Japanese cryptocurrency exchange Fisco has filed a complaint against Binance in the Northern California District Court on 14 September for facilitating the laundering of stolen funds.
What is the case file?
According to the complaint, thieves hacked Fisco and then sent 1,451 bitcoins to an address belonging to Binance.
Fisco filed this case after it lost nearly 6,000 bitcoins in the 2018 hack. The stolen amount was worth $9.4 million at the time.
Fisco added that Binance’s lax know-your-customer (KYC) and anti-money laundering (AML) protocols “do not measure up to industry standards.”
Aiding and abetting
According to Coindesk, the thieves are claimed to have taken advantage of Binance’s loose policies. Binance allows users to transact on the platform in amounts of less than 2 bitcoins without providing any identifying information.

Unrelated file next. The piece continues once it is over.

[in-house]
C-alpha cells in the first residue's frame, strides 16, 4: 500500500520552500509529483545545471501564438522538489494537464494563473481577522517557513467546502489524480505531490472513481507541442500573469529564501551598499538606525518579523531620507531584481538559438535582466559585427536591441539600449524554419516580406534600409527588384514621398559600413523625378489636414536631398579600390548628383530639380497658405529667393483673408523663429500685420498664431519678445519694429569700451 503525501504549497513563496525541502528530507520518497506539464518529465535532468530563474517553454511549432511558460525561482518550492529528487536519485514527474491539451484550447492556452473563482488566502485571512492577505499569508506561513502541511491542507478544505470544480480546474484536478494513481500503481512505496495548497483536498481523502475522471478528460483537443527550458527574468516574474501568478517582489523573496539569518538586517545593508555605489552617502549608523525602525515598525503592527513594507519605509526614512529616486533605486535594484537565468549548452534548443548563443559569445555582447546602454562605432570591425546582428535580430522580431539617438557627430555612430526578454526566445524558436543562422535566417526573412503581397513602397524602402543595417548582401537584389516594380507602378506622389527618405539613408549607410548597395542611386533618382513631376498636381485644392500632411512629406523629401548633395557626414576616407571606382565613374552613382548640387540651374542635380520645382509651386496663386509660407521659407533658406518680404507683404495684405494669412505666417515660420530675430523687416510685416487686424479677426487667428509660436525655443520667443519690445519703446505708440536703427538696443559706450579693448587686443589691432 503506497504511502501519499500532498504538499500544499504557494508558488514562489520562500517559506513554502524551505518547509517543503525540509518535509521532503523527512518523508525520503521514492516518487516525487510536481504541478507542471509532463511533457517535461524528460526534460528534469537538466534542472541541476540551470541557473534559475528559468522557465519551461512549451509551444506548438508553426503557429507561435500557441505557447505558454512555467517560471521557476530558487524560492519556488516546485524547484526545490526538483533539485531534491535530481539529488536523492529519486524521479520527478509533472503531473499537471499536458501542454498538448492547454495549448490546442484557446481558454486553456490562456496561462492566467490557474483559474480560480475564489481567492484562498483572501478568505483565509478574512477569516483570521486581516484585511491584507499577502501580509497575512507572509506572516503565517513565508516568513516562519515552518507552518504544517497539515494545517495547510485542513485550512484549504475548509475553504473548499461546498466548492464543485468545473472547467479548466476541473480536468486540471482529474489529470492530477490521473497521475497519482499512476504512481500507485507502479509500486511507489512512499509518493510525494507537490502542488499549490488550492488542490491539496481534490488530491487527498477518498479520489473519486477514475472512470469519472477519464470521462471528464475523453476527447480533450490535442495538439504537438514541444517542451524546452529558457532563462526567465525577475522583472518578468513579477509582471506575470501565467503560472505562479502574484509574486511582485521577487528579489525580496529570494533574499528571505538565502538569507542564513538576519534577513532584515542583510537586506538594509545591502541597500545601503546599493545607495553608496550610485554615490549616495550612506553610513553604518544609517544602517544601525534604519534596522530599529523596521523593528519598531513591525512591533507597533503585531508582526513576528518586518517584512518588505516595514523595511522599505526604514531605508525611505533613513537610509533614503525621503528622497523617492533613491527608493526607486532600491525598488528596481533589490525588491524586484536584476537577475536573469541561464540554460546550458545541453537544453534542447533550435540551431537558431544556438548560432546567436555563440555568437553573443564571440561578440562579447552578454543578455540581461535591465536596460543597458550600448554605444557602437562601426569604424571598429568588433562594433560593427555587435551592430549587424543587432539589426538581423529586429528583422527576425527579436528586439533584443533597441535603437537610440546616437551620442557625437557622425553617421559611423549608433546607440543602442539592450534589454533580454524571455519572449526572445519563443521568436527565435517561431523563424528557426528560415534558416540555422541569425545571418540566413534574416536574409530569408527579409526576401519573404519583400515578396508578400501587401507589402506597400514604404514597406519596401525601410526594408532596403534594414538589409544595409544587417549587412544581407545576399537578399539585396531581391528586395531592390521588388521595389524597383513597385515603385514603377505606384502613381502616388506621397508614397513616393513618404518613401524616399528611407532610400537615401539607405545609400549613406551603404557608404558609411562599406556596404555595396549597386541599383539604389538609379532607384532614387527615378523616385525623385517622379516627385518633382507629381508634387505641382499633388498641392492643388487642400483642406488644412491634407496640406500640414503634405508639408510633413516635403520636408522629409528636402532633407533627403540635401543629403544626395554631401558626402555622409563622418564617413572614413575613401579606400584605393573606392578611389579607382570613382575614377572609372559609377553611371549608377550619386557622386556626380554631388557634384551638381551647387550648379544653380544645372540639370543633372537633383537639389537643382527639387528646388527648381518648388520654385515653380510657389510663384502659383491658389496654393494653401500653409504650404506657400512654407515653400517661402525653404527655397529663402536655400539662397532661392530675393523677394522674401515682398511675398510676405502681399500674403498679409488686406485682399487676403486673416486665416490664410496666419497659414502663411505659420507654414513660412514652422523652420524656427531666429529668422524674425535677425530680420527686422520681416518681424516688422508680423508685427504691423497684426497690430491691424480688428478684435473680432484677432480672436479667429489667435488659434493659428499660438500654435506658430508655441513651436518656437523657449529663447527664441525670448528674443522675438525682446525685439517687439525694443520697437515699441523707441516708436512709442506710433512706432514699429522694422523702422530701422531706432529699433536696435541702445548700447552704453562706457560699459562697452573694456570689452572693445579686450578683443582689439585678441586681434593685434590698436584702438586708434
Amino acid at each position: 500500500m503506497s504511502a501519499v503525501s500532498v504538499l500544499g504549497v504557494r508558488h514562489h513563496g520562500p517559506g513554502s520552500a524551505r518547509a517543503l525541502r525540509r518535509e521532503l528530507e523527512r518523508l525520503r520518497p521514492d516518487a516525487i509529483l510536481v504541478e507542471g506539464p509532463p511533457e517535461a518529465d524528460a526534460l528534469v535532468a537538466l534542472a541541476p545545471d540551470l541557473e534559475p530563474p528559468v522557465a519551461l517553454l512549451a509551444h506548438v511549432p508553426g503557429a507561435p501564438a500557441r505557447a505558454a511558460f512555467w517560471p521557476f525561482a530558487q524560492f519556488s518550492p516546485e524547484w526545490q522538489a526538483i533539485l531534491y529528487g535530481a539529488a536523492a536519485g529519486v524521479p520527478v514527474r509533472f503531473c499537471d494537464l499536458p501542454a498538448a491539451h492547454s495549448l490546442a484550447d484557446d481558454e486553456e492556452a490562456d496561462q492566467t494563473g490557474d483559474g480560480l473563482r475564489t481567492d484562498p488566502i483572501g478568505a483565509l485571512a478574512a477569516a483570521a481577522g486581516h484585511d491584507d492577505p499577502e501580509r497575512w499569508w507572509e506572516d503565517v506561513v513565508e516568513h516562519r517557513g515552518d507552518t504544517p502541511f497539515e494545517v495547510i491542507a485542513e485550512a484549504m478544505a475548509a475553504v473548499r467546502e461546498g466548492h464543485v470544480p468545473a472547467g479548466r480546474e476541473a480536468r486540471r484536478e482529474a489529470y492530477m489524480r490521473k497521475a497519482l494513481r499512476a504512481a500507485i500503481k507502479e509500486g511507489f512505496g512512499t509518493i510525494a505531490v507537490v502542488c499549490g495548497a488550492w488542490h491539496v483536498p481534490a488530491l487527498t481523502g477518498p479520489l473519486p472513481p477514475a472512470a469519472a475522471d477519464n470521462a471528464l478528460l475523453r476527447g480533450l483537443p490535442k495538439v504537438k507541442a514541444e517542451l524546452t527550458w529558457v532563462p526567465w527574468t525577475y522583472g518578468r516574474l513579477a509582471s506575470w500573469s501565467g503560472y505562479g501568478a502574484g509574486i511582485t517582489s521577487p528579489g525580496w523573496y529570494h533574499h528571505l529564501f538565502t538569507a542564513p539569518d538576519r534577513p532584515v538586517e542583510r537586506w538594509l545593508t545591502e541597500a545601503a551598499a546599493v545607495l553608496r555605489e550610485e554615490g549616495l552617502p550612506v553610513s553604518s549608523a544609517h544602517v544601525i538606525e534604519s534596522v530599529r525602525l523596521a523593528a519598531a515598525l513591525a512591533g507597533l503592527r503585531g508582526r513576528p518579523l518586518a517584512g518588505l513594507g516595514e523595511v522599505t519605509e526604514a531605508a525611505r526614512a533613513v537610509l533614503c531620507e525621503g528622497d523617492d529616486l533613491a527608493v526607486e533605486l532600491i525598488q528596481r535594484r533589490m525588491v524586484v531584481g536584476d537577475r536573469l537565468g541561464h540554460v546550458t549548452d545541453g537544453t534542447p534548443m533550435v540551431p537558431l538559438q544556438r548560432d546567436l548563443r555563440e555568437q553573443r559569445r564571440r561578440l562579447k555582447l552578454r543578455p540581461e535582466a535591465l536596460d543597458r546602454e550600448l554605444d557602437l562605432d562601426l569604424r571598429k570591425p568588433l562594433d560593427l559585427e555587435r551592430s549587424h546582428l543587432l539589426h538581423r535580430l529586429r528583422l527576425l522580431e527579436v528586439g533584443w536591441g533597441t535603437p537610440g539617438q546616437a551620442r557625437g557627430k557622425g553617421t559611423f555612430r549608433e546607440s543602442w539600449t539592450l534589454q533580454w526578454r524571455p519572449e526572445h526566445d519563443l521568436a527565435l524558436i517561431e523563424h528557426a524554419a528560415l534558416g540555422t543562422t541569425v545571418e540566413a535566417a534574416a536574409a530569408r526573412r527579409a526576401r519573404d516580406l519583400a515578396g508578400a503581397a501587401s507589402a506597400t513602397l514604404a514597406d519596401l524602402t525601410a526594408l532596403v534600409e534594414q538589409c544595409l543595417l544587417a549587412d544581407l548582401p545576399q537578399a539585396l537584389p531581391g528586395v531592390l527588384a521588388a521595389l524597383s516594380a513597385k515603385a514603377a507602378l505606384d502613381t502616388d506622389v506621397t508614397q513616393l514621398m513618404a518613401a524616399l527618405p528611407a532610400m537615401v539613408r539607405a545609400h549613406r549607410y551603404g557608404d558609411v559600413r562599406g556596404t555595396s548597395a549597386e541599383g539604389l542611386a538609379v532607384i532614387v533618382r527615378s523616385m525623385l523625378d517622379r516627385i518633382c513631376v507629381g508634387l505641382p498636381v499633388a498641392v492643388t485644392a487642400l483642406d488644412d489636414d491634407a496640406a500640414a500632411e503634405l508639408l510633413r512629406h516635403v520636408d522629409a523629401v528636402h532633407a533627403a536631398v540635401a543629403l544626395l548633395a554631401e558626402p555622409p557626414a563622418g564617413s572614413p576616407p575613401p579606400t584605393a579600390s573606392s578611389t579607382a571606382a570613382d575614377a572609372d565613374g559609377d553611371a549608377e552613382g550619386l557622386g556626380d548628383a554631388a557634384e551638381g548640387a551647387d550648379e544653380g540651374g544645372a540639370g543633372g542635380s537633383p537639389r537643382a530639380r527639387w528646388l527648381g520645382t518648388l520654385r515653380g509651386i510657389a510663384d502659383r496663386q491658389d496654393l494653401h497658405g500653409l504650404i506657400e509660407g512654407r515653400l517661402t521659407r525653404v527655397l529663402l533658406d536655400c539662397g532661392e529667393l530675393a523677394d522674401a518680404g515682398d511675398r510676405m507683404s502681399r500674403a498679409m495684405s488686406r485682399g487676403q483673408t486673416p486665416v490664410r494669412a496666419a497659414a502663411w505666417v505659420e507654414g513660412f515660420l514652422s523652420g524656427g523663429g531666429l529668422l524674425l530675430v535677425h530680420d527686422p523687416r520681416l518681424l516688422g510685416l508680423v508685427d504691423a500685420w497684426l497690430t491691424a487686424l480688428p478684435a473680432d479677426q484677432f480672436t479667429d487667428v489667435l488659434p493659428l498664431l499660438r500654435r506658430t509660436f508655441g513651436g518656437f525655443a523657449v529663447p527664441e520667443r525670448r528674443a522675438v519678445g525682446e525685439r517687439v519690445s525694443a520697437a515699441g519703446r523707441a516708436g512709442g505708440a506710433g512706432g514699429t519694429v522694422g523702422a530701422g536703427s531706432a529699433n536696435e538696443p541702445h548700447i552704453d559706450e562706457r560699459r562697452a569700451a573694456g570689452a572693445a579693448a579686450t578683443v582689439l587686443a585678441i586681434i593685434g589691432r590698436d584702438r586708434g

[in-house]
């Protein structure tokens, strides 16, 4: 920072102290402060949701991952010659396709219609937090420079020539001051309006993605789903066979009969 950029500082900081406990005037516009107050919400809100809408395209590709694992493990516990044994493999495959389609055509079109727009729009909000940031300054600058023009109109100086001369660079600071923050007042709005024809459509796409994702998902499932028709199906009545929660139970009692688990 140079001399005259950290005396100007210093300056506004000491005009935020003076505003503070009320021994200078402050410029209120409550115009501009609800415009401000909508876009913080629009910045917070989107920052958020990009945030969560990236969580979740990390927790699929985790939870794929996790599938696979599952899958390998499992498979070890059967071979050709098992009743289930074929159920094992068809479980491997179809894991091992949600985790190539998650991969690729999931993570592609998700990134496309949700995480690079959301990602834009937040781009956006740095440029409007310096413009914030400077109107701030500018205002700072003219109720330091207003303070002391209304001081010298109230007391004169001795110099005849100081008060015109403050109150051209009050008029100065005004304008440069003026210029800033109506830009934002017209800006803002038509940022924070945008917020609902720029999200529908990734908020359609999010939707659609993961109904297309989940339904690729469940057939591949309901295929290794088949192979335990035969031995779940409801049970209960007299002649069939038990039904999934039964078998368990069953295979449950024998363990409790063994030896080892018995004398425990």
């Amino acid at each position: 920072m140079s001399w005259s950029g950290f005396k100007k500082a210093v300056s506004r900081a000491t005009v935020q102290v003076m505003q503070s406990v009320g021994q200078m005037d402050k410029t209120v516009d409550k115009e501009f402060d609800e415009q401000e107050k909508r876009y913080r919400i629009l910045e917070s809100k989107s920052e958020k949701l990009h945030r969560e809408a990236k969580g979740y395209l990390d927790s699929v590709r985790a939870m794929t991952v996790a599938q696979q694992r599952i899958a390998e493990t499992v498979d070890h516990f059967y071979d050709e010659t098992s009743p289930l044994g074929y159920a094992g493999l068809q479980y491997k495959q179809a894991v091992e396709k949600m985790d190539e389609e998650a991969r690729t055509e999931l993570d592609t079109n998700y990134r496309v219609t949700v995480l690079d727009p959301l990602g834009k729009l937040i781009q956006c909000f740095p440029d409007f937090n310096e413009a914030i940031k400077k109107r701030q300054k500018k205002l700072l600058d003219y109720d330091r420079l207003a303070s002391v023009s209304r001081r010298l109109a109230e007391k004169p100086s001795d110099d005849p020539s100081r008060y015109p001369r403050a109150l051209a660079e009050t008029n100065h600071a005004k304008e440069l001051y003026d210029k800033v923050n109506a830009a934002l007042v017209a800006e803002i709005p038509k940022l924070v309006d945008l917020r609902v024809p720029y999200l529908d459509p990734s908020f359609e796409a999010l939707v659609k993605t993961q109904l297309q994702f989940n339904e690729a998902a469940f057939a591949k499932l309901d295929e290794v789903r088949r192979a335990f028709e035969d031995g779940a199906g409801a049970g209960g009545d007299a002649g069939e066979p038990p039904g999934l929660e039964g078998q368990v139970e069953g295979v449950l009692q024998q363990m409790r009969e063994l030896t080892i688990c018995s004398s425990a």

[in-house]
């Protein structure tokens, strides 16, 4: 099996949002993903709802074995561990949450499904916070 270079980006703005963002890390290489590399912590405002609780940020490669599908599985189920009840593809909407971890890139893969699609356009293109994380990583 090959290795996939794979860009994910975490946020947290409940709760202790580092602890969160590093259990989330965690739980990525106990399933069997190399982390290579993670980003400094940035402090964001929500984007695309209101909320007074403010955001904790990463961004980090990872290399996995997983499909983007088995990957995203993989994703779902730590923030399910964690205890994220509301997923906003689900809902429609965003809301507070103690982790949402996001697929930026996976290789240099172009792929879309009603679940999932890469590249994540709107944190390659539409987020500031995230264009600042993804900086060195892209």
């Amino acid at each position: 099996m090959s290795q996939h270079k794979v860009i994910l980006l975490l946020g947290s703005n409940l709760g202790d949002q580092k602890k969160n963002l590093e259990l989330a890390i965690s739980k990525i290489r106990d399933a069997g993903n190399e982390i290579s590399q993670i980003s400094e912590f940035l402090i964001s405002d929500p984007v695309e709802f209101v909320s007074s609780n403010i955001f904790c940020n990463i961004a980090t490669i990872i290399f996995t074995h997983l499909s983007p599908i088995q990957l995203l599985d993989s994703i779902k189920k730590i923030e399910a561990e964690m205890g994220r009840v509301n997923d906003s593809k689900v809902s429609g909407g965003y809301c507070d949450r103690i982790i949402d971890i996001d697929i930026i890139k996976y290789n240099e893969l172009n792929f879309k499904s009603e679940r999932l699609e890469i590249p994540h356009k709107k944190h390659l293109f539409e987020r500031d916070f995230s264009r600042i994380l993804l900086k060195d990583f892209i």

“The thieves broke the stolen bitcoin into seven thousands of separate transactions and accounts, all valued below the 2-bitcoin threshold. In this way, the thieves converted the stolen bitcoin into other cryptocurrencies and transmitted the value from the Binance platform,” Fisco said in the complaint.
Meanwhile, the US court alleged that Binance received notification and had “actual knowledge” of the funds laundered through its platform.
The Malta-headquartered exchange could have frozen the accounts and stopped the transactions involving the stolen funds, according to Finance Magnates.
“Binance could have done so before some or all of the stolen cryptocurrency left the Binance exchange, but it did not do so. Binance either intentionally or negligently failed to interrupt the money laundering process when it could have done so,” Fisco said in its complaint.
Therefore, Fisco is demanding Binance to pay for its loss of the laundered funds in addition to other punitive damages.